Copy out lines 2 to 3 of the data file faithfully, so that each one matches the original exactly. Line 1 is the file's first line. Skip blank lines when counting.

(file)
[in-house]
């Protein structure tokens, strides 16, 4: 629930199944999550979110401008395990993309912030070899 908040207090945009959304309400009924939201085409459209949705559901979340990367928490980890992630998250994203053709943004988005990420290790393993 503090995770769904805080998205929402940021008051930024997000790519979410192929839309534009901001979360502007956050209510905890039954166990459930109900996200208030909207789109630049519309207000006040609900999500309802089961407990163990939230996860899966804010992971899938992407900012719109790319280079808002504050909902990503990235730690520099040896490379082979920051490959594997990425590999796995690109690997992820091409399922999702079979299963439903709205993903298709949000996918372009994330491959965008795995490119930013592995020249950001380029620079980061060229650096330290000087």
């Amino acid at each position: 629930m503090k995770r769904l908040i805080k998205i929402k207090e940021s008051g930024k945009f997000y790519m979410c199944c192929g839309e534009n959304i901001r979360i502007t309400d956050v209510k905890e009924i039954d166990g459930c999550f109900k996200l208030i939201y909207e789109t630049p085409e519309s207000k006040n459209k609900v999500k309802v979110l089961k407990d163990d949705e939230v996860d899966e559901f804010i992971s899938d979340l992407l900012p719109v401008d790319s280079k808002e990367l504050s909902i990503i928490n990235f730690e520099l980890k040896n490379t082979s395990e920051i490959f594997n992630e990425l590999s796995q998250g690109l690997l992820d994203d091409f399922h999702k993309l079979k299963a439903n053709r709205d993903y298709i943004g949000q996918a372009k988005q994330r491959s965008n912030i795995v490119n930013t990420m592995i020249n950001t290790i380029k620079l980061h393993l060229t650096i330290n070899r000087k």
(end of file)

């Protein structure tokens, strides 16, 4: 629930199944999550979110401008395990993309912030070899 908040207090945009959304309400009924939201085409459209949705559901979340990367928490980890992630998250994203053709943004988005990420290790393993 503090995770769904805080998205929402940021008051930024997000790519979410192929839309534009901001979360502007956050209510905890039954166990459930109900996200208030909207789109630049519309207000006040609900999500309802089961407990163990939230996860899966804010992971899938992407900012719109790319280079808002504050909902990503990235730690520099040896490379082979920051490959594997990425590999796995690109690997992820091409399922999702079979299963439903709205993903298709949000996918372009994330491959965008795995490119930013592995020249950001380029620079980061060229650096330290000087």
């Amino acid at each position: 629930m503090k995770r769904l908040i805080k998205i929402k207090e940021s008051g930024k945009f997000y790519m979410c199944c192929g839309e534009n959304i901001r979360i502007t309400d956050v209510k905890e009924i039954d166990g459930c999550f109900k996200l208030i939201y909207e789109t630049p085409e519309s207000k006040n459209k609900v999500k309802v979110l089961k407990d163990d949705e939230v996860d899966e559901f804010i992971s899938d979340l992407l900012p719109v401008d790319s280079k808002e990367l504050s909902i990503i928490n990235f730690e520099l980890k040896n490379t082979s395990e920051i490959f594997n992630e990425l590999s796995q998250g690109l690997l992820d994203d091409f399922h999702k993309l079979k299963a439903n053709r709205d993903y298709i943004g949000q996918a372009k988005q994330r491959s965008n912030i795995v490119n930013t990420m592995i020249n950001t290790i380029k620079l980061h393993l060229t650096i330290n070899r000087k």